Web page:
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Pandora’s box of environmental litigation

|Written By Julius Melnitzer

The otherwise unremarkable town of Port Colborne may soon become remarkable - at least in the annals of environmental litigation.

‘This is certainly the first case of its kind, but the common law doctrines we rely on are well established,’ says Kirk Baert.

Port Colborne and property values there are the subject of a $750 million class action brought by thousands of residents after Ontario’s Ministry of the Environment found high levels of nickel contamination in the area in 2000. They say that nickel oxide emitted by Inco between 1918 and 1984 caused the contamination.

And the discovery of that contamination, they allege, led to a devaluation or at least a retardation of property values. If they succeed, the case could become the Pandora’s box of Canadian environmental litigation.

“Pearson could have a very significant impact in the environmental area,” says Eric Gillespie of Cunningham & Gillespie, who represents the plaintiffs as co-counsel with Koskie Minsky’s Kirk Baert.

“The central issue is whether the announcement of contamination negatively impacted property value over a large area. This type of situation has occurred in a number of other Canadian communities and it is conceivable that it will occur again.”

What’s unique about Pearson is the absence of a big bang.

“To be sure, each case turns on its own facts, but the typical case is one like the propane explosion in Toronto where everyone can point to a single incident as the cause,” says Larry Lowenstein of Osler Hoskin & Harcourt who, with co-counsel Alan Lenczner of Toronto’s Lenczner Slaght Royce Smith Griffin, represents Inco.

Pearson is more like the Chinese water torture, and that’s what potential defendants find chilling. After all, the contamination is said to have begun almost a century ago and ended some 24 years ago when the Inco plant closed, only to have the issue rear its head some 16 years later in the course of the MOE’s investigations.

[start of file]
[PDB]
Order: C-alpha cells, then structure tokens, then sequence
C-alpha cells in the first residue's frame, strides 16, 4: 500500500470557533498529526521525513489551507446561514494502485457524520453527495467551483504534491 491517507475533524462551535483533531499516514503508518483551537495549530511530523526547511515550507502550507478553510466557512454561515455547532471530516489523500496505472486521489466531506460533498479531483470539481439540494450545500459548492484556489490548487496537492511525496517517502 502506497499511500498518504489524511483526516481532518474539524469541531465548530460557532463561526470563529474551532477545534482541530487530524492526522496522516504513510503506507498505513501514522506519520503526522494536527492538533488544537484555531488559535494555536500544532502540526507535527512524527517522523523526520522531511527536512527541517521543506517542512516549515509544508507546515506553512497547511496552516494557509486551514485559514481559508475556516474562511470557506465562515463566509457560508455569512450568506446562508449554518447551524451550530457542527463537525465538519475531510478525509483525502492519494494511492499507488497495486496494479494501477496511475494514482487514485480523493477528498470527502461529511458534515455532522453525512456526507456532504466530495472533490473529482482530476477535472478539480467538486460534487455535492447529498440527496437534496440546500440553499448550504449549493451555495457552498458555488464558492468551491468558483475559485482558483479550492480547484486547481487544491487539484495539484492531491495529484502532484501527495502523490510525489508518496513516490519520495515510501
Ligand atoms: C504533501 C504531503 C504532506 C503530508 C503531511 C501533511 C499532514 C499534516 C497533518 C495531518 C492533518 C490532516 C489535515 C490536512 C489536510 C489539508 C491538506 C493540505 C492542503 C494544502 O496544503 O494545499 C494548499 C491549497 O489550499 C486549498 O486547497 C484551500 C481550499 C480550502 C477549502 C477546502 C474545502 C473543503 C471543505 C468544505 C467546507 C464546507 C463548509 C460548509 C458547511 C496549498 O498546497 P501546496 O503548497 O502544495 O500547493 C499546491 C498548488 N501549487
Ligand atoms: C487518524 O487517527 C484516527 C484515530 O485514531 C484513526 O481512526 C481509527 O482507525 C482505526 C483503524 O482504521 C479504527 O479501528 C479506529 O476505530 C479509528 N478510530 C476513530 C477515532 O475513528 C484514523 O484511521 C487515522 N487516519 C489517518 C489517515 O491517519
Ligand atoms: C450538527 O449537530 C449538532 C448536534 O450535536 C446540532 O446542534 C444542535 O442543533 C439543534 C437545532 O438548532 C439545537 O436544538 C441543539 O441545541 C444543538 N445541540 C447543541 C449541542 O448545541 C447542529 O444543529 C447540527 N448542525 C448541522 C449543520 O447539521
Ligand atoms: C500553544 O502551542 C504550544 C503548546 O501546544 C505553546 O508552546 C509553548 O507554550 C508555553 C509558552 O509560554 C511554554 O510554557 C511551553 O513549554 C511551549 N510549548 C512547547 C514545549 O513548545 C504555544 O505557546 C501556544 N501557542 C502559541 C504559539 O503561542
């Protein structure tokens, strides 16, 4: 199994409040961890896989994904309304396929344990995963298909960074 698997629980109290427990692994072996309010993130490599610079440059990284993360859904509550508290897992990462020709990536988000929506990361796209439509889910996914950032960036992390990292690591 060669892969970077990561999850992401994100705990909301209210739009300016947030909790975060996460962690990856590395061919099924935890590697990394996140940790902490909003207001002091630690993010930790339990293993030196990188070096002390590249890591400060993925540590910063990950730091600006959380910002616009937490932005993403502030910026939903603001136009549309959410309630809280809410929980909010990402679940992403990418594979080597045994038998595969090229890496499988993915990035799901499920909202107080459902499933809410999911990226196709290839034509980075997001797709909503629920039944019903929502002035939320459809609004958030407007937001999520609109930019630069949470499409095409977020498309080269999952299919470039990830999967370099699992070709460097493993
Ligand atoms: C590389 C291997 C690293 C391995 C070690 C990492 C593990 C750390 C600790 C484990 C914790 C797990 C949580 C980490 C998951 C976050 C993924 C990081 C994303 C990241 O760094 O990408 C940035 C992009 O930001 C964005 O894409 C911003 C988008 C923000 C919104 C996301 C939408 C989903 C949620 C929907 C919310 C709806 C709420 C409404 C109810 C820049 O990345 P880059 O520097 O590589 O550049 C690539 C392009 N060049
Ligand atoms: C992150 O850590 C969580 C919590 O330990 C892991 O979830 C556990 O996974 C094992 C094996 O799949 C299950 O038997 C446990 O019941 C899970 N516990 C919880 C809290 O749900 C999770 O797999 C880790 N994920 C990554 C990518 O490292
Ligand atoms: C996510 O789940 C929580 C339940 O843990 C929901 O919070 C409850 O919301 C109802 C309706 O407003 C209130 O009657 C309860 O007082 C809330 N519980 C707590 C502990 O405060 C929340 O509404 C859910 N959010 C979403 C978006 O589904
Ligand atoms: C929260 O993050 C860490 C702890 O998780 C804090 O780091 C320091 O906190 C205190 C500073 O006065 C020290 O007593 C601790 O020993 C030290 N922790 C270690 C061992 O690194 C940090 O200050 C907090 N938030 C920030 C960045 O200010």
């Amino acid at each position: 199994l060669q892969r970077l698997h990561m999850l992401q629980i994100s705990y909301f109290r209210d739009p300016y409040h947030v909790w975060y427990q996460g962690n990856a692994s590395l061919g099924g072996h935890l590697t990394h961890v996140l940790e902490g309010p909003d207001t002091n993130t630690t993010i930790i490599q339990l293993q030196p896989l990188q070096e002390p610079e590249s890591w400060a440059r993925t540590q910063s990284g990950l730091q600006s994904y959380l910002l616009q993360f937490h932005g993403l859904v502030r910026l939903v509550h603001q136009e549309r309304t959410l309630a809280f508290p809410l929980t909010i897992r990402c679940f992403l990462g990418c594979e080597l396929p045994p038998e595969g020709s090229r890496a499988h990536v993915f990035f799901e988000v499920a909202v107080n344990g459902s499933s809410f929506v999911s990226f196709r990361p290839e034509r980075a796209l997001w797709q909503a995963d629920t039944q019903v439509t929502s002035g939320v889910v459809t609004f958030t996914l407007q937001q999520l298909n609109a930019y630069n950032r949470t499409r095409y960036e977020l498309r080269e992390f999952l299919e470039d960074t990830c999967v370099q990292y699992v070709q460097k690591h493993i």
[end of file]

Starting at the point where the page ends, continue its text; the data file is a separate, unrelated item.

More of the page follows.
The trial, which was scheduled to being this fall, has been postponed to October 2009, when it is expected to last two months. But the case has had a tortuous route from the outset.

To begin with, Justice Ian Nordheimer of the Superior Court refused certification to the class in 2002, primarily because a class proceeding was not the “preferable procedure,” as required by the Class Proceedings Act. Two years later, the Divisional Court upheld his ruling.

On further appeal, however, the Court of Appeal in 2006 came down in favour of what it called “a somewhat more liberal approach” to the certification of class proceedings.

In its reasons, the court pointed out that the plaintiffs had abandoned their health claims. This reduced the class from 20,000 to 8,000 members.

While the claim as originally framed would not have advanced judicial economy as “the individual claims of injury to health and related claims would dwarf the resolution of the common issues,” this was no longer the case.

Adjudication of individual claims might still be required to determine individual damages, but in the context of property damage only, this consideration did not override the existence of substantial common liability issues that were appropriate for resolution by way of class proceeding.